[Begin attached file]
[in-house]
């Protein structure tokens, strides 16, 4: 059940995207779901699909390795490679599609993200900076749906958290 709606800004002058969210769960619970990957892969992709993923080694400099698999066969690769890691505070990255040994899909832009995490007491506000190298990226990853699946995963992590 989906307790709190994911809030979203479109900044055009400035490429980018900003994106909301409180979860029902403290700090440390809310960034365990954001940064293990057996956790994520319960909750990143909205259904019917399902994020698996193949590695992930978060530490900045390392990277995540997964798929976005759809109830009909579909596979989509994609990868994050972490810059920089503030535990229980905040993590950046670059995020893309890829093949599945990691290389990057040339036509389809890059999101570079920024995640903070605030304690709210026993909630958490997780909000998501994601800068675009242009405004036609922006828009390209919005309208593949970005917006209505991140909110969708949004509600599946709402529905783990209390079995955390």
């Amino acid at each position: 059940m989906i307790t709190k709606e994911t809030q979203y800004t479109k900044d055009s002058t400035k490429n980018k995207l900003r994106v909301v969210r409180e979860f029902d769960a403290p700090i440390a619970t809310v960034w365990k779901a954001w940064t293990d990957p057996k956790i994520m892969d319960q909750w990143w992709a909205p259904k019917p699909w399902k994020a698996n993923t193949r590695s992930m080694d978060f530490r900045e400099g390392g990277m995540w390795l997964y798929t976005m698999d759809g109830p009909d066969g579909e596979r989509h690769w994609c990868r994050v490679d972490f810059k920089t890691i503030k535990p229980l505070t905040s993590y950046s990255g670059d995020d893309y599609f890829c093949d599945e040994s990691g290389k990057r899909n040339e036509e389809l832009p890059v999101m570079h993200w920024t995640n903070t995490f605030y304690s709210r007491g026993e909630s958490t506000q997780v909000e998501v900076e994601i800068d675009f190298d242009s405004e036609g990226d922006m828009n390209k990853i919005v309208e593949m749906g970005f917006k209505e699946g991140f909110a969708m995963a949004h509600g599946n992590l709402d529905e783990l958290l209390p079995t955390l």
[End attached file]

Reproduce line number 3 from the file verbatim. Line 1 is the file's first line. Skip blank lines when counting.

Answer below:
């Amino acid at each position: 059940m989906i307790t709190k709606e994911t809030q979203y800004t479109k900044d055009s002058t400035k490429n980018k995207l900003r994106v909301v969210r409180e979860f029902d769960a403290p700090i440390a619970t809310v960034w365990k779901a954001w940064t293990d990957p057996k956790i994520m892969d319960q909750w990143w992709a909205p259904k019917p699909w399902k994020a698996n993923t193949r590695s992930m080694d978060f530490r900045e400099g390392g990277m995540w390795l997964y798929t976005m698999d759809g109830p009909d066969g579909e596979r989509h690769w994609c990868r994050v490679d972490f810059k920089t890691i503030k535990p229980l505070t905040s993590y950046s990255g670059d995020d893309y599609f890829c093949d599945e040994s990691g290389k990057r899909n040339e036509e389809l832009p890059v999101m570079h993200w920024t995640n903070t995490f605030y304690s709210r007491g026993e909630s958490t506000q997780v909000e998501v900076e994601i800068d675009f190298d242009s405004e036609g990226d922006m828009n390209k990853i919005v309208e593949m749906g970005f917006k209505e699946g991140f909110a969708m995963a949004h509600g599946n992590l709402d529905e783990l958290l209390p079995t955390l």